attached to each mount. Data are then measured during a drive on
a test track, or in the laboratory using, a chassis dynamometer.
Combining the vibration data with the laboratory measurements of
mount stiffness gives the forces acting on each mount.
The partners also developed another approach to force determination
which could avoid having to know the mount characteristics. Instead,
forces can be back-calculated from measured operating vibration
data and local body dynamic stiffness at each input connection.
Local body stiffness is quite easily measured in the laboratory.
In practice the researchers found that both methods of force measurement
were important to the success of the project.
Refinements and adaptations
Vibrations originating in the engine and transmission system are
all coherent, that is, they are all related to each other. On the
other hand, vibrations caused by the contact between the wheels
and the road transmitted through the suspensions are random. This
makes the analysis of road noise transfer paths more difficult.
The basic TPA approach is not directly applicable in this situation,
so the team adapted a supplementary technique called 'Principal
Component Analysis' (PCA) to enable road noise analysis. PCA breaks
down non-coherent vibrations into coherent sets of vibrations and
assigns the latter to 'virtual' sources that can be treated in a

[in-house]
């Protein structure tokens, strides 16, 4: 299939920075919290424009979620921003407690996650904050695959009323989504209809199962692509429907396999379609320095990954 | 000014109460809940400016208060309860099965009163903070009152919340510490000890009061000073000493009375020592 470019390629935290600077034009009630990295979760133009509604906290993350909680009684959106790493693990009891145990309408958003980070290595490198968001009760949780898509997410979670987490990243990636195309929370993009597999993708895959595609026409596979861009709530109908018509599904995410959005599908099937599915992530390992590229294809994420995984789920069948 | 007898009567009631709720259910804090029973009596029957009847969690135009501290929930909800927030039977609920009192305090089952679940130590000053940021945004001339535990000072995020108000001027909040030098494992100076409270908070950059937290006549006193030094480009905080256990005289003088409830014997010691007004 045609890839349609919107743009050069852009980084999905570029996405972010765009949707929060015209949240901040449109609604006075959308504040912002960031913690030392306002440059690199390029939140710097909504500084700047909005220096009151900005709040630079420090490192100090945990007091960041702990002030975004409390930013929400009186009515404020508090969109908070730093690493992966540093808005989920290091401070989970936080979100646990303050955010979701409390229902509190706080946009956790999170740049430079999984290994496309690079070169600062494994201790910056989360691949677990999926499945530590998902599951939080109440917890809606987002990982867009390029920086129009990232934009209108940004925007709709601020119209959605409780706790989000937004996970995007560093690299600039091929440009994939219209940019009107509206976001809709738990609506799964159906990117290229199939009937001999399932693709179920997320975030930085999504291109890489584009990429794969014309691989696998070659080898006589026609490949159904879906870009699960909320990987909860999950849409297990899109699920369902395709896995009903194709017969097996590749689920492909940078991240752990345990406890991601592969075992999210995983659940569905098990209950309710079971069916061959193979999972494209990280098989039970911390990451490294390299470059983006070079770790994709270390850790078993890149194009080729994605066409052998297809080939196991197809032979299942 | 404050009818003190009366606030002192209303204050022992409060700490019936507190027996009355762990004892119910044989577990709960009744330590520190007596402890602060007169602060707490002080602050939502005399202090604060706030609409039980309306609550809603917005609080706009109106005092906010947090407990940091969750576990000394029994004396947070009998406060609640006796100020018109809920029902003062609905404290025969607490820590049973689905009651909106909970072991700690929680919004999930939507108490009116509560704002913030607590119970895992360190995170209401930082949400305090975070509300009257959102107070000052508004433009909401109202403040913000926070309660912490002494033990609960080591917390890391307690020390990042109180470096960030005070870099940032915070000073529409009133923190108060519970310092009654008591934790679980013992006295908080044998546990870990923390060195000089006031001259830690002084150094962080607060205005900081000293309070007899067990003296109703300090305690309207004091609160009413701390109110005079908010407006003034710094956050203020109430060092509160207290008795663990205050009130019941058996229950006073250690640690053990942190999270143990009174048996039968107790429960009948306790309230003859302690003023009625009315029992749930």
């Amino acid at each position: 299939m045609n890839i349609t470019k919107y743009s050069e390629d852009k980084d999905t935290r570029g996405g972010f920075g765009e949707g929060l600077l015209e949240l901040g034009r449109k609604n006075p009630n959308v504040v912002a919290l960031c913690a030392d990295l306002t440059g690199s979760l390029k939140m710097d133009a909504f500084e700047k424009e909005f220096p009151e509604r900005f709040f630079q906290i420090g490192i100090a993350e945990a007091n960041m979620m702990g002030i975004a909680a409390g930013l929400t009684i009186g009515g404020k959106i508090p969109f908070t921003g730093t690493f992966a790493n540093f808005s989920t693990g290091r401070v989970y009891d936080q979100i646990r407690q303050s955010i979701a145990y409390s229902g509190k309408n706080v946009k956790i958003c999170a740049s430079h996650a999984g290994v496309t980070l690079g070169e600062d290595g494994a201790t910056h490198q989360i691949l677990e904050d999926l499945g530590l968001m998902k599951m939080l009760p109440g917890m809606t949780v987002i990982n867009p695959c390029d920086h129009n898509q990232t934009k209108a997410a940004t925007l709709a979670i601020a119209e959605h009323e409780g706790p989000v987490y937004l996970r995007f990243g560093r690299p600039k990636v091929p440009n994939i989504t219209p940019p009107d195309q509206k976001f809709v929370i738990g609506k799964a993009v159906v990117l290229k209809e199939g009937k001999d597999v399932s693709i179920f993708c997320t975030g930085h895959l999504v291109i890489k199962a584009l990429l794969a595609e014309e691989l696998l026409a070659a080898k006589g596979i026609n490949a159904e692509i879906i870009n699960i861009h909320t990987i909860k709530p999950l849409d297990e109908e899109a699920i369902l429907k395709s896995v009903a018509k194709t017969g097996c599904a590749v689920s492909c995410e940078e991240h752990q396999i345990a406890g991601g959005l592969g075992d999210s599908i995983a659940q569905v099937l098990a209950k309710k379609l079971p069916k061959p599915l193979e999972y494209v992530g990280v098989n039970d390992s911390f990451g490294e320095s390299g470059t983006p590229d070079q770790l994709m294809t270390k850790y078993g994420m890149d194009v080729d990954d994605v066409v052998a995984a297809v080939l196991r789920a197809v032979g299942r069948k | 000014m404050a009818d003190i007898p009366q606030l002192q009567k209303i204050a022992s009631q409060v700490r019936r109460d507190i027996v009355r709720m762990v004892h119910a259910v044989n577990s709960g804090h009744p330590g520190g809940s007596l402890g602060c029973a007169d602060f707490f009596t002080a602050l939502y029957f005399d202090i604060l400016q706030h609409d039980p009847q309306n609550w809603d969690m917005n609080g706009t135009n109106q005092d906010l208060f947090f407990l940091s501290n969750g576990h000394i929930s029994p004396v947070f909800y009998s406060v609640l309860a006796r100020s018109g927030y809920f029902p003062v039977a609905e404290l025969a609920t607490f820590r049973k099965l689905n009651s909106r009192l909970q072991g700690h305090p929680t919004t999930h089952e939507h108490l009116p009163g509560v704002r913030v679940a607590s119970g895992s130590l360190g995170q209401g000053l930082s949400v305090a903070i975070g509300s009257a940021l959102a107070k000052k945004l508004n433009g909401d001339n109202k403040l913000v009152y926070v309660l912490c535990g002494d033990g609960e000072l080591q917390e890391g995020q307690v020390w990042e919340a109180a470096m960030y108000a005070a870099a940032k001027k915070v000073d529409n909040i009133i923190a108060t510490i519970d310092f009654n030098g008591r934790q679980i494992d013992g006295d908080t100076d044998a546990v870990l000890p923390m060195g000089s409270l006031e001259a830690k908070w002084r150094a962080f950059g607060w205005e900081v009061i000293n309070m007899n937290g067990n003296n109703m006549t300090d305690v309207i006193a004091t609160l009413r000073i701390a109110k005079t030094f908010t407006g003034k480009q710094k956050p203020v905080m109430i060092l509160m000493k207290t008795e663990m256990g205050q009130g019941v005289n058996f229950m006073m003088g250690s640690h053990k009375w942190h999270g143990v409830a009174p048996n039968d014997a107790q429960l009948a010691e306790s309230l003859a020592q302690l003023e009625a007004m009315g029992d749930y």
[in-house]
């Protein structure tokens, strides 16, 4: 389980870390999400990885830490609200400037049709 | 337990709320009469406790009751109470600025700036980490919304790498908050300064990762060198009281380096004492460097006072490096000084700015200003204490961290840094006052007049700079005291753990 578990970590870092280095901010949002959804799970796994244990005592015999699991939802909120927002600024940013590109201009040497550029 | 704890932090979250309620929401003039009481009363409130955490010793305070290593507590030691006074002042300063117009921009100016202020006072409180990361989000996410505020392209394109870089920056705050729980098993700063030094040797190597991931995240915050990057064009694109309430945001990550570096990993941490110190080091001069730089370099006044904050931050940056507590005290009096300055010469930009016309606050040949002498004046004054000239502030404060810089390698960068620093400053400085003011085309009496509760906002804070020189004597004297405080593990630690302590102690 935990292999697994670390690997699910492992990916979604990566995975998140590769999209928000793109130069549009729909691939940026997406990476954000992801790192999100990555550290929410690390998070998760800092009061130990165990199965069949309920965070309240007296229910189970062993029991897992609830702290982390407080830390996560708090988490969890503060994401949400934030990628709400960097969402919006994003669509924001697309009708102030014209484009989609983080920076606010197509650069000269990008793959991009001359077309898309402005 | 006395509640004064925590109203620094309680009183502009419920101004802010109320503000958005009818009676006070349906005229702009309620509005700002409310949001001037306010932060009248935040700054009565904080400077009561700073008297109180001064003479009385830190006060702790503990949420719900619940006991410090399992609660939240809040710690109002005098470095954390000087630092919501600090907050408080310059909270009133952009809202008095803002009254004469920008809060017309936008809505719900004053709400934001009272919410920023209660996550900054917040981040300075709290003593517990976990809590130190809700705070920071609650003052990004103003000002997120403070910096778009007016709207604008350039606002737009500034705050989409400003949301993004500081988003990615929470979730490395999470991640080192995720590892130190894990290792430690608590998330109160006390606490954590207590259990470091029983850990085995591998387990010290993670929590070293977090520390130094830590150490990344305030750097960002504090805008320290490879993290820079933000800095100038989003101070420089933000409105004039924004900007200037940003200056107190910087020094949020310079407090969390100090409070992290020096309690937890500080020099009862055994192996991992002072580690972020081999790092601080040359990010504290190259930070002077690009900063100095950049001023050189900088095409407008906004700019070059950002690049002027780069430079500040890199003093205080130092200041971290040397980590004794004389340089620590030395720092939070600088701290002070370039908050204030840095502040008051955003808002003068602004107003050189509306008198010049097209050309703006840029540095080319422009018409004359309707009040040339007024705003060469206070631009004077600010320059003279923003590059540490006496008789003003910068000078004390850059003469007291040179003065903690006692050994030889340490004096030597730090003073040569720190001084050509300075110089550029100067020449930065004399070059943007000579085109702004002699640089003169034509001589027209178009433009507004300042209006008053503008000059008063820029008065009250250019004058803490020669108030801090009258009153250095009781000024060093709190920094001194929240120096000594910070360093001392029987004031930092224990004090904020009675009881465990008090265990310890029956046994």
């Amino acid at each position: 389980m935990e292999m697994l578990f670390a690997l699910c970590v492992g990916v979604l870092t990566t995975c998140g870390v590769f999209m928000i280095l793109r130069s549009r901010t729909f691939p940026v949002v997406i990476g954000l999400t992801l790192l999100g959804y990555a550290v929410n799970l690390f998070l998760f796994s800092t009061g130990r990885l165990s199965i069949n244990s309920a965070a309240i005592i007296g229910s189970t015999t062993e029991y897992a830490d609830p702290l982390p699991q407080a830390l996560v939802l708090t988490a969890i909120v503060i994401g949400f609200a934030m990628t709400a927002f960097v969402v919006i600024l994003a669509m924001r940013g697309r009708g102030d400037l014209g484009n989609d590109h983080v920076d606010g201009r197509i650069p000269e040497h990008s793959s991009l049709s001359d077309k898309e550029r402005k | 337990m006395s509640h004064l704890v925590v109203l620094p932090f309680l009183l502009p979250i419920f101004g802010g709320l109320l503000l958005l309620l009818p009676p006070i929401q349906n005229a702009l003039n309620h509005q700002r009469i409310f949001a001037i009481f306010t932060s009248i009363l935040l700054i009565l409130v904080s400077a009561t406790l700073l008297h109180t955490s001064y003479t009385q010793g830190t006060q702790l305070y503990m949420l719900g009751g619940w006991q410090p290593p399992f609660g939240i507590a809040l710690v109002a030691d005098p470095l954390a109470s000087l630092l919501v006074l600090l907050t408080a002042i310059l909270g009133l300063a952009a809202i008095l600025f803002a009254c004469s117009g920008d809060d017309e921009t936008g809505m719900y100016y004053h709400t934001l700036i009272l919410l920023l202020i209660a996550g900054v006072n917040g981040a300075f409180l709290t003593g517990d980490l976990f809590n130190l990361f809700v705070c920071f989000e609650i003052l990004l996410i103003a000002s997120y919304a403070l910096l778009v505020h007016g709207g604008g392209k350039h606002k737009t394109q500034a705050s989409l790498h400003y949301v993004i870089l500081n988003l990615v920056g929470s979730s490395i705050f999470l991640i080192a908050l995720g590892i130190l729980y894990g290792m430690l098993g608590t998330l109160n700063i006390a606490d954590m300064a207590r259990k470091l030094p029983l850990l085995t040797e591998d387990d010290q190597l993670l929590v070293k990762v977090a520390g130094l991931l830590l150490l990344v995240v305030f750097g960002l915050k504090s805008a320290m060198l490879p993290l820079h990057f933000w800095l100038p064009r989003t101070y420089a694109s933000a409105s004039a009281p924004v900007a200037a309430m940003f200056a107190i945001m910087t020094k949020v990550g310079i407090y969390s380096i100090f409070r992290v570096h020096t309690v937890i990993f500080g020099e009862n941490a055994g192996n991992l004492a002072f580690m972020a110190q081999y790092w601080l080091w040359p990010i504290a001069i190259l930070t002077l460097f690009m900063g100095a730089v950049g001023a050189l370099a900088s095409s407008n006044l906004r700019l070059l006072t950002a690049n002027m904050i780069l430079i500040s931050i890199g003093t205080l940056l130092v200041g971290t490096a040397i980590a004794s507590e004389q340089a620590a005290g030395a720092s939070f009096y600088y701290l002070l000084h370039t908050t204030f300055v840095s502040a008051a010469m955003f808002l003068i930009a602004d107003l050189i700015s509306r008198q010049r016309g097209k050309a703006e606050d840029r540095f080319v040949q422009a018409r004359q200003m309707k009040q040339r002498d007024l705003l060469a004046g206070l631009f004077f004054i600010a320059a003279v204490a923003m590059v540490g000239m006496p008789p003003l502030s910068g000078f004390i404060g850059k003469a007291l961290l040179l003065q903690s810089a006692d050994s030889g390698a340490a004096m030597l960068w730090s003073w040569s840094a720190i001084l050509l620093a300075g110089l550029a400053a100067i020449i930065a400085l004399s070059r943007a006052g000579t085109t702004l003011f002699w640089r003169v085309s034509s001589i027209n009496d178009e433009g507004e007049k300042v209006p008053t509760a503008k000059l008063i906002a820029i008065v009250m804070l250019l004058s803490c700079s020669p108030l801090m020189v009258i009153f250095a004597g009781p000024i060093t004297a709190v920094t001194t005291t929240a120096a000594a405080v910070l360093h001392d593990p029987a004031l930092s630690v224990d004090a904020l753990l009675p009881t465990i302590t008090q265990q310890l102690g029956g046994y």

similar way to coherent sources.
Companies can apply both TPA and PCA at several different levels.
The simplest is to treat large components, such as the engine, as
self-contained units. An engineer planning to re-use an existing
engine design in a new vehicle can measure the engine's vibration
characteristics in an existing vehicle and assume that it will behave
identically in its new environment. Combined with calculated transfer
functions for the new body, the resulting noise level can then be
predicted. Similarly, an alternator supplier can model and predict
the vibration levels that are transmitted to and from the engine
for different alternator configurations. A design optimisation cycle
can then be applied.
The success of the DIANA project lay in its adaptation of a well-known
textbook mathematical analysis to the rigorous demands of an industrial
application; solving the technical details of force identification
and incoherent excitation; solving the practical issues of stationary
and mobile measurements; and making sure that the massive amounts
of data that would be generated during the testing phase could be
easily handled, visualised and interpreted.
LMS has used the knowledge gained during the project to develop
and launch commercial software packages for TPA and PCA. Interest
in both the software and in LMS's consulting activities in this
area has been high, with orders from many European car manufacturers.
The original consortium members are now using the techniques to
help them to develop better and quieter vehicles.